Our cultural legacy

A Brief History of Cape Jourimain

American Groundnut, a staple food of local Indigenous Peoples, has been found growing at Cape Jourimain.

Early Years

Ever since glaciers retreated from the region 9000 years ago, Indigenous People have inhabited the Jourimain area. Archaeological evidence suggests that Cape Jourimain was frequented by Native American hunters, who used it as a crossing point to Prince Edward Island (PEI).

Up to 5000 years ago, a land bridge connected PEI to the mainland, but overtime a channel was eroded and the Northumberland Strait became flooded. No longer able to walk, Indigenous Peoples employed birch bark and dugout canoes to travel across.

The earliest known name for the Jourimain Islands is Wuk'ta'mook, a Mi'kmaq term which roughly translates to "a crossing place".

European Expansion

By the early 1600s, French colonists (Acadians) settled throughout the region, including on the Jourimain Islands. They engineered special one-way gates, called aboiteaus, which they built into their dykes. This allowed their farm fields to drain, but prevented saltwater from flooding in. As a result of this technology, the Acadians were able to farm vast areas of nutrient rich marshland.

In 1754, conflict broke out between France and England, who both claimed sovereignty over the Maritimes. In the years following, many Acadians were forcibly removed from their lands in an event known as the Great Expulsion. With a new English government, settlers from Great Britain and New England began emigrating to the area.

In the 1800s, Cape Jourimain was home to a thriving hay-based economy.

Some of the iceboats had sails for crossing sections of open water.
The final ferry to serve the crossing, the MV Abegweit, ceased operation in 1997.

Crossing Service

In 1827, the first winter crossing took place between Cape Jourimain and Cape Traverse, PEI. The iceboats traversed dangerous ice-floes to transport mail and passengers across the Strait, resulting in several casualties. The iceboats continued to operate until 1917, when they were replaced by a more reliable winter ferry service.

In 1869, a lighthouse was built to guide ships around Cape Jourimain's dangerous reefs and shoals. It served as a beacon for the ferry and other ships travelling through the Strait. In clear weather, the light could be seen from a distance of 19 kilometres.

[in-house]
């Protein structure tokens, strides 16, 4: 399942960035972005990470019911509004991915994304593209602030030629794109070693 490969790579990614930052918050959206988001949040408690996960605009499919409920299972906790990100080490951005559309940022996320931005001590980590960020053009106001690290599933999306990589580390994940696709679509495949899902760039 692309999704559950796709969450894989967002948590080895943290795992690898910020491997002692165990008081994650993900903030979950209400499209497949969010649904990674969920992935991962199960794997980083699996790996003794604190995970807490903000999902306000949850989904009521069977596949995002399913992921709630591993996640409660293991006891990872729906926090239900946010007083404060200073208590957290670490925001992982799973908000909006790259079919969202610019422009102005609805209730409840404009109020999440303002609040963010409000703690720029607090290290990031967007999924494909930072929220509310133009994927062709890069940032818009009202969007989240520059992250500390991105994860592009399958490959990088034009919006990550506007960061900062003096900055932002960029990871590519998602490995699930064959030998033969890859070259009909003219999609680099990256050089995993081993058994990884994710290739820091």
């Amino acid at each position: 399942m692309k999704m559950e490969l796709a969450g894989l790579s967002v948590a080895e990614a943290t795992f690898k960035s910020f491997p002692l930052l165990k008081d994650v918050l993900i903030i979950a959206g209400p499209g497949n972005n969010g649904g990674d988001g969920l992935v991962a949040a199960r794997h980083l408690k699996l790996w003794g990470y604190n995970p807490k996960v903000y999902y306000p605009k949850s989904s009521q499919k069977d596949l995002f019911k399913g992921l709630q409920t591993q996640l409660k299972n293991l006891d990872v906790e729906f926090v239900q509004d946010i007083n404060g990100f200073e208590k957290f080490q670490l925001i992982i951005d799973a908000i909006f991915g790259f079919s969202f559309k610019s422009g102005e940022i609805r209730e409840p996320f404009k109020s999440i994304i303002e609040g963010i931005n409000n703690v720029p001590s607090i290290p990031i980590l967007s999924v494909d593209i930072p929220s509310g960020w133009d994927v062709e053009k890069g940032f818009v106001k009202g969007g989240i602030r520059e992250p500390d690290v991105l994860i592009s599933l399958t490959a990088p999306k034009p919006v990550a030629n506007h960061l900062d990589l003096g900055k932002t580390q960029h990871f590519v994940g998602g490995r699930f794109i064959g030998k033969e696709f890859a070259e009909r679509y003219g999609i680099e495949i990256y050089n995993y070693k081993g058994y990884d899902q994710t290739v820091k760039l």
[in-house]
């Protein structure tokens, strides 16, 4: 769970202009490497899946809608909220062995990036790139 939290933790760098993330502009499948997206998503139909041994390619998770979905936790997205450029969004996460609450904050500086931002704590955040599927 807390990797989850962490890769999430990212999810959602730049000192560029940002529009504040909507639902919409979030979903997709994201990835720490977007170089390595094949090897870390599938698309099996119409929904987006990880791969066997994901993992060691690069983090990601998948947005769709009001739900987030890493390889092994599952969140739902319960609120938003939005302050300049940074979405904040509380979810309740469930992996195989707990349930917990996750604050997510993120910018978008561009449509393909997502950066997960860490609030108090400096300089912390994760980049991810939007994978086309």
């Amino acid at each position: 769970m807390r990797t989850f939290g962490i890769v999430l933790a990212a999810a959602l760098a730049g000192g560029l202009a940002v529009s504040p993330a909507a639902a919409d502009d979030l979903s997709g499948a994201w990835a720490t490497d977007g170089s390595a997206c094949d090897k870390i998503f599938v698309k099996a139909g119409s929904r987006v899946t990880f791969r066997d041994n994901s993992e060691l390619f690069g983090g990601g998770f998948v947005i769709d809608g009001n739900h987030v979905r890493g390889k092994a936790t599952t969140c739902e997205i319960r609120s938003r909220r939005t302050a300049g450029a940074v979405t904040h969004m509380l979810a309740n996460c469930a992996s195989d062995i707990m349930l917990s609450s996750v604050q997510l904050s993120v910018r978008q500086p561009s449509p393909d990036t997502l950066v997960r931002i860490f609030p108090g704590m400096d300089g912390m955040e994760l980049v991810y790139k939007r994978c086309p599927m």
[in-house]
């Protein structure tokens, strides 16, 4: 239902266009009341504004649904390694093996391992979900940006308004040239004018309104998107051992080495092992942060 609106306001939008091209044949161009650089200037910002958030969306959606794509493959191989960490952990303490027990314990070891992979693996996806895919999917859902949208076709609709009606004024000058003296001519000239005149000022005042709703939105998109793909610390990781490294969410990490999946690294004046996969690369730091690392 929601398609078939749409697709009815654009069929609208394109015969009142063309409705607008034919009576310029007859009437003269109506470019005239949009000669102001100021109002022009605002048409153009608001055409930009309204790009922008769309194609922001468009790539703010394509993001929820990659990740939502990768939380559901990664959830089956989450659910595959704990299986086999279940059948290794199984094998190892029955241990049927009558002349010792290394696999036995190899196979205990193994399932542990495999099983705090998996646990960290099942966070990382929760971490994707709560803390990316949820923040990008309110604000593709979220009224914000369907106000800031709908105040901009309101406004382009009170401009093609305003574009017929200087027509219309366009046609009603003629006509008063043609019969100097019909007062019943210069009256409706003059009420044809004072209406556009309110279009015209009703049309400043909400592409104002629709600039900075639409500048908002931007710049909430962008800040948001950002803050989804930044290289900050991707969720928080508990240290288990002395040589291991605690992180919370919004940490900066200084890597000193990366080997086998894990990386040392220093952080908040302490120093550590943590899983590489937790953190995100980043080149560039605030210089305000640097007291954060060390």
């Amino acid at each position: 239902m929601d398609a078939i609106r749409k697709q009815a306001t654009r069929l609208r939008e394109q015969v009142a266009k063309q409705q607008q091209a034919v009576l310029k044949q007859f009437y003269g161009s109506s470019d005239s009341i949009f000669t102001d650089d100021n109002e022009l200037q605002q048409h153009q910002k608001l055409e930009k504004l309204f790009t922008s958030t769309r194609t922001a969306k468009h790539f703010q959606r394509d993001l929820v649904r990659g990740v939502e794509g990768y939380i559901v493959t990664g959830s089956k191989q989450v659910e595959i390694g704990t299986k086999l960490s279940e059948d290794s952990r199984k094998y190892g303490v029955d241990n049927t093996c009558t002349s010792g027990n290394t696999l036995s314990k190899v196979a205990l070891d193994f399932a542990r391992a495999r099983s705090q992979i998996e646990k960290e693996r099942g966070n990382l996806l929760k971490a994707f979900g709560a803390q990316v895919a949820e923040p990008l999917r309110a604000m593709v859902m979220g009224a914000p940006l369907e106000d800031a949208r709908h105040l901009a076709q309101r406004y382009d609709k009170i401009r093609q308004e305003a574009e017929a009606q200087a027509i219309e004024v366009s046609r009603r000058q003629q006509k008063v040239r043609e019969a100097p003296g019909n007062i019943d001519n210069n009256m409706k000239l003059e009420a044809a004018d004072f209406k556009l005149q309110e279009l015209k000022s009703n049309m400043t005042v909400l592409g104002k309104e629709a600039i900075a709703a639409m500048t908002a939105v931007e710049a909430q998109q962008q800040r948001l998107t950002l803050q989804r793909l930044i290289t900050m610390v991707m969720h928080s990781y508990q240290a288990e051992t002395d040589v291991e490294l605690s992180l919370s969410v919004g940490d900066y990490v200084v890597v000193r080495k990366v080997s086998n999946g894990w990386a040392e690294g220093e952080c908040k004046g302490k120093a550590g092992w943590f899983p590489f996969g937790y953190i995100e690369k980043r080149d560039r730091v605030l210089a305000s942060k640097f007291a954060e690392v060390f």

In the early 1900s, a series of storms destroyed the causeway linking the Jourimain Islands to the mainland. Instead of paying for repairs, the Provincial Government bought-out all of the landowners and relocated them to the mainland. The only family to remain was the lighthouse keeper's, who departed in 1969 when the light was automated.

Contemporary History

In 1969, a roadbed was built across the Jourimain Islands. This cut the salt marshes in half, blocking tidal flow to their western basins. Freshwater runoff mixed with the landlocked salt marshes created a brackish marsh ecosystem. This provided valuable habitat for waterfowl and migratory birds, which contributed to the establishment of the National Wildlife Area in 1980.

After the opening of the Confederation Bridge in 1997, an influx of travellers and tourists were drawn to the area. A committee of experts and community members was established to investigate opportunities for engaging visitors before they departed to PEI.

In 2001, Cape Jourimain Nature Centre opened to the public, with a mandate to provide educational services exploring the site's natural and cultural heritage.

Components for the Confederation Bridge were built in Borden Carlton, PEI and in Bayfield, NB.
Cape Jourimain Nature Centre opened in June, 2001

For more information on the history of Cape Jourimain, visit our on-site Exhibit Hall.

Click here to read "The Busy East of Canada", an article from 1921 exploring the history of our region.